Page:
By Emma Dooney
The Woman in the Window has sparked an important dialogue on mental illness through its powerful depiction of agoraphobia, one of the lesser-known clinical anxiety disorders.
The Netflix thriller invites viewers into the world of Anna Fox, a child psychologist whose diagnosis of the complex condition prevents her from leaving her home.
Played by Amy Adams, Anna leads a lonely existence within the four walls of her New York apartment, where she spends her days drinking alcohol, taking medication, and observing others through her window.
Her mental health drastically deteriorates after she witnesses her neighbor, Jane (Julianne Moore), being stabbed to death by her husband. She reports the murder to the police, only to be told that no such crime has occurred. The incident plunges her into a state of total disarray, prompting her to question her grasp on reality as she desperately seeks to find out the truth.
Read more from woman&home:
• The best sleep guided meditations for drifting off at night
• The best workouts for getting fit and feeling good
• The best yoga mats for stretching, meditation, beginners, and advanced workouts
What is agoraphobia?
The Woman in the Window's Anna Fox suffers from agoraphobia, an anxiety disorder that causes the individual to avoid certain environments and/or situations. This avoidance is driven by an intense fear that the person will be unable to escape the setting, of which they typically have a negative perception.
The condition can severely impact a person's day-to-day functioning, making regular tasks incredibly stressful or even impossible to complete. Agoraphobic individuals commonly avoid busy public places, like shopping malls and city centers, as well as enclosed spaces like elevators and movie theatres.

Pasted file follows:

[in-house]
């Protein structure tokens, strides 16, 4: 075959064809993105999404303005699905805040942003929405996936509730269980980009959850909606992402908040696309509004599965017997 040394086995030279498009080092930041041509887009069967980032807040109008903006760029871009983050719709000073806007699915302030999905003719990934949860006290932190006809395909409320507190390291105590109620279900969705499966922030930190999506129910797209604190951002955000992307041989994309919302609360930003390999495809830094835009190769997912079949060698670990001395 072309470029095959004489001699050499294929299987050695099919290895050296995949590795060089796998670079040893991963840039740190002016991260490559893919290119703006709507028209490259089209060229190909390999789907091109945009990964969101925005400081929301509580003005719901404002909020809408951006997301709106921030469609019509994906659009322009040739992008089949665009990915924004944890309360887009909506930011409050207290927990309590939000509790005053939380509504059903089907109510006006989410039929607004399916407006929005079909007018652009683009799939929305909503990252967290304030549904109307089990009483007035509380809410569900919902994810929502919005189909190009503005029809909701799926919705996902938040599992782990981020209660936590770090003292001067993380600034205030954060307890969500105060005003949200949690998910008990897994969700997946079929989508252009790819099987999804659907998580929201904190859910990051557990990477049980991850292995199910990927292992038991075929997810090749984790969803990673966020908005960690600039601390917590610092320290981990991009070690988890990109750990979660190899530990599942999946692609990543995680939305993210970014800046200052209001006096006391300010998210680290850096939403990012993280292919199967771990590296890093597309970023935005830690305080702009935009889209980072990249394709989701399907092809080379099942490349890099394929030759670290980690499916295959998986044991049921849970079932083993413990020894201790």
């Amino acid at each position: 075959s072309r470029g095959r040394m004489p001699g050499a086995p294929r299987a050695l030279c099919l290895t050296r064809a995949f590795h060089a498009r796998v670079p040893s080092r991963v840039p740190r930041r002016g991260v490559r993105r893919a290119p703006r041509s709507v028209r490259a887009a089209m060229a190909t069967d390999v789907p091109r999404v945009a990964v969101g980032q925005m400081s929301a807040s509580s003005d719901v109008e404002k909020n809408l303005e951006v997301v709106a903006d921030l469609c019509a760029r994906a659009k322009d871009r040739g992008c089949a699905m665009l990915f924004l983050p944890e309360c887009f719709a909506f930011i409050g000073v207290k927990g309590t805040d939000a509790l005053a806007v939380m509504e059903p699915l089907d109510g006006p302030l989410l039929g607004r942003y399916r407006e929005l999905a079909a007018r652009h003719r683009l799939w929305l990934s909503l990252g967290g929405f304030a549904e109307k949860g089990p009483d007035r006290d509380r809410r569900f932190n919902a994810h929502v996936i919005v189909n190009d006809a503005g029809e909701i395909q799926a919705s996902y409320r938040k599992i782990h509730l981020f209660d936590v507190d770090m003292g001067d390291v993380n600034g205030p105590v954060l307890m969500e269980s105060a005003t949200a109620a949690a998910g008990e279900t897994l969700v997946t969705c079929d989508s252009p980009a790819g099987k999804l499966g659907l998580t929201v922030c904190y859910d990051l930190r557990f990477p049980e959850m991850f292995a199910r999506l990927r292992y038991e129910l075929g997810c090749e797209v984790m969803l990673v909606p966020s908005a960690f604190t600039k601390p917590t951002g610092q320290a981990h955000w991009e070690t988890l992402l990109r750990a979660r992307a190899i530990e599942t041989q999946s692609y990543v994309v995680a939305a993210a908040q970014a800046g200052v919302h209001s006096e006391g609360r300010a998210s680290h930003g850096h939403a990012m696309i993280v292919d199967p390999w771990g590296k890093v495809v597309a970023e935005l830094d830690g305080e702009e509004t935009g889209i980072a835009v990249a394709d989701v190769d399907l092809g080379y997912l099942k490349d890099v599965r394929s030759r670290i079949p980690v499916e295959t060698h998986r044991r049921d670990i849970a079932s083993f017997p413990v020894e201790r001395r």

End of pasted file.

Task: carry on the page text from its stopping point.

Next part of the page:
What causes agoraphobia?
While the exact cause of agoraphobia remains unknown, there are a number of risk factors for developing the condition.
Agoraphobia often emerges after a person has a panic attack in a particular environment. The person is left with a deep-rooted fear of the site of the episode, causing them to avoid it altogether.
Agoraphobia can also develop following a traumatic event, like a violent crime, or as the result of an irrational fear associated with going outdoors.
How is agoraphobia treated?
Fortunately, there are many treatment options available for agoraphobia.
Cognitive-behavioral therapy (CBT) is often used to help individuals with the condition, by altering negative thought patterns and consequently shifting one's behavior.
Exposure therapy is another commonly used treatment. People with agoraphobia learn to manage their anxiety by imagining or inserting themselves in the feared situation, where they can practice self-soothing techniques and gradually relieve their anxiety.
Lifestyle interventions, such as exercise and meditation, have also been shown to alleviate symptoms of agoraphobia.
Emma is a news writer for woman&home and My Imperfect Life. She covers the Royal Family and the entertainment world, as well as the occasional health or lifestyle story. When she's not reporting on the British monarchy and A-list celebs, you can find her whipping up vegan treats and running the roads to cheesy '90s pop music...but not at the same time, obviously.
Christmas tree skirts that will add the perfect finishing touch to your tree this year
Christmas tree skirts are an easy and stylish way to spruce up your tree by hiding the stand or pot it is sitting in. This year's selection includes wicker, faux fur, quilted skirts and more.
By Amy Hunt •
Prince William admits that his son Prince George gets 'annoyed' and 'confused' when people litter
The eight-year-old is learning about the environment and how to make the world a nicer place to live in
By Sarah Finley •